Wright State basketball: ‘Tentative’ second half costs Raiders in first Horizon League loss

Wright State guard Trey Calvin shoots against Green Bay during a men's basketball game at the Nutter Center in Fairborn Saturday, Dec. 26, 2020. E.L. Hubbard/CONTRIBUTED
Wright State guard Trey Calvin shoots against Green Bay during a men's basketball game at the Nutter Center in Fairborn Saturday, Dec. 26, 2020. E.L. Hubbard/CONTRIBUTED

Wright State coach Scott Nagy liked what he saw from his team in the first half against Oakland on Saturday, coming back from an early 17-point hole to take a three-point lead at the break.

Having won by 39 points the day before — and playing a foe that had dropped 10 of its first 12 games — another rout seemed to be brewing.

“I was very proud of the kids at halftime,” Nagy said. “We knew coming off (Friday’s) game, it would be tough, and it didn’t start out very well. But our kids did a good job of fighting and not giving in to discouragement.”

The Raiders carried that momentum into the second half, building a nine-point lead with 12:42 to go. But the Grizzlies out-scored the visitors, 35-16, after that for an 81-71 shocker.

Nagy thought his team lost the battle of wills, and he pointed to Oakland forward Trey Townsend’s rebounding effort as proof. Of the 6-foot-6 freshman’s nine boards, four came on the offensive end in that closing spurt.

“We had a chance to get several missed shots but just wouldn’t get them. They had one freshman who whipped us on the glass, and, in my opinion, that was the turning point of the game,” he said.

“We were very tentative. And when the game got tight, they just played harder. It’s not like there are a bunch of X’s and O’s you can (go to) when a team just plays harder than you.”

The Raiders (7-2, 5-1) could point to the difficulty of beating a team twice on consecutive days, but Nagy brushed that off.

Cleveland State (6-3, 6-0) swept IUPUI on the road over the weekend to take sole possession of first place in the Horizon League.

“It’s tough, but if you want to be special, you have to figure out how to do that. We’re not to that point right now,” Nagy said.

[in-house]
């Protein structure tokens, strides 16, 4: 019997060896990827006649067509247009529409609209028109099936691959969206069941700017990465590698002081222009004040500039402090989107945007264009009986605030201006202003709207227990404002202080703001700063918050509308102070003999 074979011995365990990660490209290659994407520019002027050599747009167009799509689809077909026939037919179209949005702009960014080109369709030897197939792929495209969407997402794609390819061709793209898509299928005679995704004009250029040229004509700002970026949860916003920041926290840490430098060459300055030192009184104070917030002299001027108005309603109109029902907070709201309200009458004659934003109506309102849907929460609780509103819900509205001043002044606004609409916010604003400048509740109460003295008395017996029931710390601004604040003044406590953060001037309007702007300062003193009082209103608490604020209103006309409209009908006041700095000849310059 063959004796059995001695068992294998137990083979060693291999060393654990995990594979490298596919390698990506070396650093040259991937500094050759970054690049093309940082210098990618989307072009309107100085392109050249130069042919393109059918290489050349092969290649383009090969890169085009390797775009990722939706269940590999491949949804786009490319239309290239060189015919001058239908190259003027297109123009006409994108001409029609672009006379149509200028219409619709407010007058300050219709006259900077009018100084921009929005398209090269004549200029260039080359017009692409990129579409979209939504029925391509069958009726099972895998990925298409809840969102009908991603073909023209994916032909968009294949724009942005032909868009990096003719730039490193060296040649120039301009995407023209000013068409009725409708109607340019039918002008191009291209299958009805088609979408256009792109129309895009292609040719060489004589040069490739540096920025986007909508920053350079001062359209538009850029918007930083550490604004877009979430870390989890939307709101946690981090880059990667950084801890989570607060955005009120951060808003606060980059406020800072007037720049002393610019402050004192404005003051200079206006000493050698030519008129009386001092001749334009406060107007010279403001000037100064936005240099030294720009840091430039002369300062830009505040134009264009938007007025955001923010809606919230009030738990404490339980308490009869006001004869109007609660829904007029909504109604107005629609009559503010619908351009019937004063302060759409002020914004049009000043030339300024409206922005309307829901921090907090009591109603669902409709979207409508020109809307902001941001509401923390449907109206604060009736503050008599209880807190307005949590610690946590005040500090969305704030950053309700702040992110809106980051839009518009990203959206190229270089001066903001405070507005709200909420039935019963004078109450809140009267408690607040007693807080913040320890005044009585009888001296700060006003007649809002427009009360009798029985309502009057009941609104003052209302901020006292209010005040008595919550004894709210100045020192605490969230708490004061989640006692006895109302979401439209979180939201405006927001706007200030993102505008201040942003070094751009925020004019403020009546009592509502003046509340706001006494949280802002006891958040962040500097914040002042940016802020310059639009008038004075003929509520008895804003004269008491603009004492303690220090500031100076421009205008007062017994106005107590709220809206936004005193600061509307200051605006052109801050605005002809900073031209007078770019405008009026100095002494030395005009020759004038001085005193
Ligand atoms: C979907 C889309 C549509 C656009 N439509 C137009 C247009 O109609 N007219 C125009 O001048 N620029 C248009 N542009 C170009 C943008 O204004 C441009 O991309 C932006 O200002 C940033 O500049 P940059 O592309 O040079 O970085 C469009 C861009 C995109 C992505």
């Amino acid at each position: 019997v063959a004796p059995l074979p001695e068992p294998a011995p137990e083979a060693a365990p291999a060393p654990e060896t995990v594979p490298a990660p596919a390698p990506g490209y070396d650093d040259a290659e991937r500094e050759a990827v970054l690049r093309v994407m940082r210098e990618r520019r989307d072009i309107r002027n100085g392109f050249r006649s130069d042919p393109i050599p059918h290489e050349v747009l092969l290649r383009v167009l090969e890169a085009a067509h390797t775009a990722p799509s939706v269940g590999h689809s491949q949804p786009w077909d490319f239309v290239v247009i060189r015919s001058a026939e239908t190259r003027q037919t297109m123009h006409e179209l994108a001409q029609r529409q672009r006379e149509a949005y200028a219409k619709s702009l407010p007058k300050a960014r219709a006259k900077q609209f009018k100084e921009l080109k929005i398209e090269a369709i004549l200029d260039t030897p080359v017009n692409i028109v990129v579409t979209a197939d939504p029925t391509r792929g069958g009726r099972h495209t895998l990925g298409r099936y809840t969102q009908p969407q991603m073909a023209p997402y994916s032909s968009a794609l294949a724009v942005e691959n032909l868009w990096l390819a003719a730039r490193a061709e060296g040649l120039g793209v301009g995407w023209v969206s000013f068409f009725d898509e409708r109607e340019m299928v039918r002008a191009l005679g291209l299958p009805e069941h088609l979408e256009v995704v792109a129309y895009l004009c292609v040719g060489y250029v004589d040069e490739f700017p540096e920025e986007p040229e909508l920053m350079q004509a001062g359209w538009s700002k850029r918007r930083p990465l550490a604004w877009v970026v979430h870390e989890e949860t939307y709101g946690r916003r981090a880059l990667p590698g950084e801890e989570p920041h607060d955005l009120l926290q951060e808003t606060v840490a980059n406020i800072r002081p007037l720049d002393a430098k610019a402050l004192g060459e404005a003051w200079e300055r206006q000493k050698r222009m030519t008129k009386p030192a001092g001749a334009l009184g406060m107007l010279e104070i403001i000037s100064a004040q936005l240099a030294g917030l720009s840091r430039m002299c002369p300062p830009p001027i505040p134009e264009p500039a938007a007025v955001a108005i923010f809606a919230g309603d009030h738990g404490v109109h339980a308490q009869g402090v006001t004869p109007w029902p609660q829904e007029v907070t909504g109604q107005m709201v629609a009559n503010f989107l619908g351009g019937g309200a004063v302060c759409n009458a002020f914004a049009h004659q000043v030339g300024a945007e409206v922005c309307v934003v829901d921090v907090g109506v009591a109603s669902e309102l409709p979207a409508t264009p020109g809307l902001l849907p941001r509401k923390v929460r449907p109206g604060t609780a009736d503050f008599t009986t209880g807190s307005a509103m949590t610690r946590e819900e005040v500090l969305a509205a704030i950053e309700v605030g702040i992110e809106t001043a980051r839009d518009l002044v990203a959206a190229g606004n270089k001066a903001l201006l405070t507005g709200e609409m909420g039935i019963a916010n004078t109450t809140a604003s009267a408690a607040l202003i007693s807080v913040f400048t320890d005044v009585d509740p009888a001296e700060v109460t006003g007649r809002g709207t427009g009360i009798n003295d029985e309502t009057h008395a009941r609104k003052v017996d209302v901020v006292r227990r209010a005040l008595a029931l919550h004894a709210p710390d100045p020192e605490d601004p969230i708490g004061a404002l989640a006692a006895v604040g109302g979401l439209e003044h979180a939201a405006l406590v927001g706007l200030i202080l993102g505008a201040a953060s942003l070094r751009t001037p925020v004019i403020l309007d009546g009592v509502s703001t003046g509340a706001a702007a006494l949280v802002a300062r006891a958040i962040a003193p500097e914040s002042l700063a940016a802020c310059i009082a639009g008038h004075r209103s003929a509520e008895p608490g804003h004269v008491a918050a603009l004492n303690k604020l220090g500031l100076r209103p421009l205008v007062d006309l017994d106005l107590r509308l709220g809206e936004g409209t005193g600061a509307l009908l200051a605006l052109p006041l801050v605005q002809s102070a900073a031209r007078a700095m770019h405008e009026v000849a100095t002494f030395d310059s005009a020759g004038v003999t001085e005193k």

“We just need some people to take more responsibility. I’ll take the blame for that. If I can’t get our team ready to play, then it’s my fault. I can handle that.

“It’s a hard thing to do, but so what? It’s hard to be good.”

Along with ramping up their intensity, the Raiders, who had their seven-game winning streak snapped, need to take better care of the ball.

They had 19 turnovers in Saturday’s loss and 36 on the weekend.

The two players who have logged the most minutes, sophomore wing Tanner Holden (34.7 per game) and sophomore point guard Trey Calvin (31.3), have kept their miscues to a minimum with 13 and 16 turnovers, respectively.

But junior wing Jaylon Hall has 30 and senior center Loudon Love 27.

The Raiders have 134 for the year, their opponents 111.

“This team turns it over way more than I’m comfortable with,” Nagy said. “Nineteen turnovers are just way too many. Think about being able to take 19 more shots that we didn’t get. Even as poor a percentage as we shot (44.1%), it would’ve won the basketball game for us.”

The Raiders are learning how league opponents plan to defend them, giving extra attention to Love, the reigning conference player of the year, and frontcourt mate Grant Basile. But while that has led to a slew of open 3′s, they haven’t been knocking them down.

They were 7 of 25 in Saturday’s loss and a combined 17 of 59 for the weekend.

They’re shooting 33.2% on 3′s this season after hitting 36.1% in 2019-20.

“We just don’t have as good a shooting team right now as we did last year, and we didn’t shoot it well either night. But when you have open shots, you take them. You want your guys to have confidence,” Nagy said.

“That has nothing to do with why we lost the game. Zero. It just comes down to they played harder, and we didn’t take care of the ball.”


Youngstown State at Wright State, 7 p.m., ESPN2, 106.5

In Other News